The software developer has not revealed a great deal about the nature of the security incident, and has been somewhat vague about when it took place. In a security advisory, the company says that it "determined that unauthorized access to its data systems took place recently".
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The notice goes on to say that a third parties managed to gain gained access to data 'My Account' data. This includes information such as email addresses, passwords, names, phone numbers, company names and IP addresses.
The company has not said whether passwords were encrypted or stored in a readable format, and has remained strangely quiet about the incident on its social media channels.Beware phishing
Foxit Software stresses that no payment information was exposed, but the news will still be concerning for anyone who has paid for software from the company. While users of its free programs do not have to save personal information to My Account, anyone who has paid for software is required to do so. Foxit warns users to be vigilant for phishing scams.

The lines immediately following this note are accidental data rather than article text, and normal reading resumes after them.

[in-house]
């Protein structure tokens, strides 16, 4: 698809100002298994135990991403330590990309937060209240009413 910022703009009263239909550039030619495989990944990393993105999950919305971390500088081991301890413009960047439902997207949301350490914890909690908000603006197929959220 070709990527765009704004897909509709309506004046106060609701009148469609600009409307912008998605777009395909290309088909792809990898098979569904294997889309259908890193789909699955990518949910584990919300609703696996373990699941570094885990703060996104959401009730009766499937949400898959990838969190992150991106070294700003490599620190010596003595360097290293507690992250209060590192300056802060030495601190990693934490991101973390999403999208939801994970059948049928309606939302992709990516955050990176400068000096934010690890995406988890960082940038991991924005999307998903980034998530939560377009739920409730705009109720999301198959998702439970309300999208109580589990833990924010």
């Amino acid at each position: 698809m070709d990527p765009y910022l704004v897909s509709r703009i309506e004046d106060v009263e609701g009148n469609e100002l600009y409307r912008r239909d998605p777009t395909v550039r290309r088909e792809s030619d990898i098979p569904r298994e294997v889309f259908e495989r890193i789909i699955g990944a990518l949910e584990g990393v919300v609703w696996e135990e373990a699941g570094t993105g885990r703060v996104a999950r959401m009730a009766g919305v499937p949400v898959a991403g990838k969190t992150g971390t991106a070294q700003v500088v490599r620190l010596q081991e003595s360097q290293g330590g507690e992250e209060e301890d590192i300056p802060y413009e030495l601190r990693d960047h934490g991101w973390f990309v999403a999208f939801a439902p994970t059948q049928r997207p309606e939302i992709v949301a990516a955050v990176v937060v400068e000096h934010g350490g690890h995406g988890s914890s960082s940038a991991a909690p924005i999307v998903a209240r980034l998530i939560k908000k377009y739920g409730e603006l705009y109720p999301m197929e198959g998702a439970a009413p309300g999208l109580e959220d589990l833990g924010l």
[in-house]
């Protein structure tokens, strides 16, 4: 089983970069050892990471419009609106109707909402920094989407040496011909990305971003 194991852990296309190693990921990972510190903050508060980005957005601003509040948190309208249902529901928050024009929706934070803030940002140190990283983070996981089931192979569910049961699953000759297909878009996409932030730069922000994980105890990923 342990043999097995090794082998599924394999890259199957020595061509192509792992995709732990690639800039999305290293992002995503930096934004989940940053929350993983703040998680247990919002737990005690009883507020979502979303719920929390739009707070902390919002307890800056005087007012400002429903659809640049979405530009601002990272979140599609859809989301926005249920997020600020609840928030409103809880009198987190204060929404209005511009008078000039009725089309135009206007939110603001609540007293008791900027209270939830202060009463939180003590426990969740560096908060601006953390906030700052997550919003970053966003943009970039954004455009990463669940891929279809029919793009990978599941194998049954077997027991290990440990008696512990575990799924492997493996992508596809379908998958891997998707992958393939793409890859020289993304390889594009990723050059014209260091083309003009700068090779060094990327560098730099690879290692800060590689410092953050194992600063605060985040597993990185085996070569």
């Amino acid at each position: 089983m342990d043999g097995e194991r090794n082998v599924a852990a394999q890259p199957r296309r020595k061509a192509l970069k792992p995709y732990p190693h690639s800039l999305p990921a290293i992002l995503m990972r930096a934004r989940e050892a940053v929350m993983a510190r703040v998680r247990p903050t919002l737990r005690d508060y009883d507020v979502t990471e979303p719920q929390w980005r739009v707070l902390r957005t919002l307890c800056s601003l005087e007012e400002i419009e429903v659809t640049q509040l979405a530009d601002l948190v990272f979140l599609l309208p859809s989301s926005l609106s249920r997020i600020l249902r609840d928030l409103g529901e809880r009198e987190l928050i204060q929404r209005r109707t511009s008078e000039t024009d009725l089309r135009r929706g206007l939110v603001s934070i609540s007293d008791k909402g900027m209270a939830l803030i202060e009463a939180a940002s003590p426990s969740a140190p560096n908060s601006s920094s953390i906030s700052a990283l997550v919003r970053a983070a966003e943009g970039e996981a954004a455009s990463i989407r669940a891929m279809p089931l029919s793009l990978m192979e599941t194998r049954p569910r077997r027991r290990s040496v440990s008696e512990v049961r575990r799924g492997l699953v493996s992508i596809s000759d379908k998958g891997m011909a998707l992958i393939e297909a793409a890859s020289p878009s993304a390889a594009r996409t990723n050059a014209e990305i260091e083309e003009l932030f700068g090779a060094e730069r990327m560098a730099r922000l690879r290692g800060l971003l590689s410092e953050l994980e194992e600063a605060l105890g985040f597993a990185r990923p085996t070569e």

An investigation is underway to determine what happened, and Foxit is working with law enforcement agencies and data protection authorities, as well as conducting analysis via a security management firm.
Everyone affected by the data breach should have received a password reset email from Foxit Software. If you have not received such an email, or you are just concerned about the security of your account, you can change your password here.
Being a student is expensive. You've got to pay your rent, buy your text books and we all know 2-for-1 pizza deals don't pay for themselves! So with that in mind, if you want to save for the things that matter (say, a Netflix subscription) making the most of student deals is a must.
And with the academic year soon to start, we're here to bring you the first of many student offers that will be coming out of the woodwork this month - a saving of up to 20% on broadband, SIM only and mobile phone deals with Three Mobile.
Simply head over to Three's website, enter your brand new student email and voila! You're eligible for a discount. And the even better news, any '.ac.uk' email will work so academics and lecturers don't miss out either.
In this offer, you can secure a saving on Three's 4G home broadband, handsets including the iPhone XR and Samsung Galaxy S10 Plus and even some impressive SIM only deals.
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Oh, the irony. Having long boasted that it respects the privacy of its users far more than tech rivals such as Facebook, Google and Amazon, Apple recently was driven to publish a privacy-focussed apology on its web site.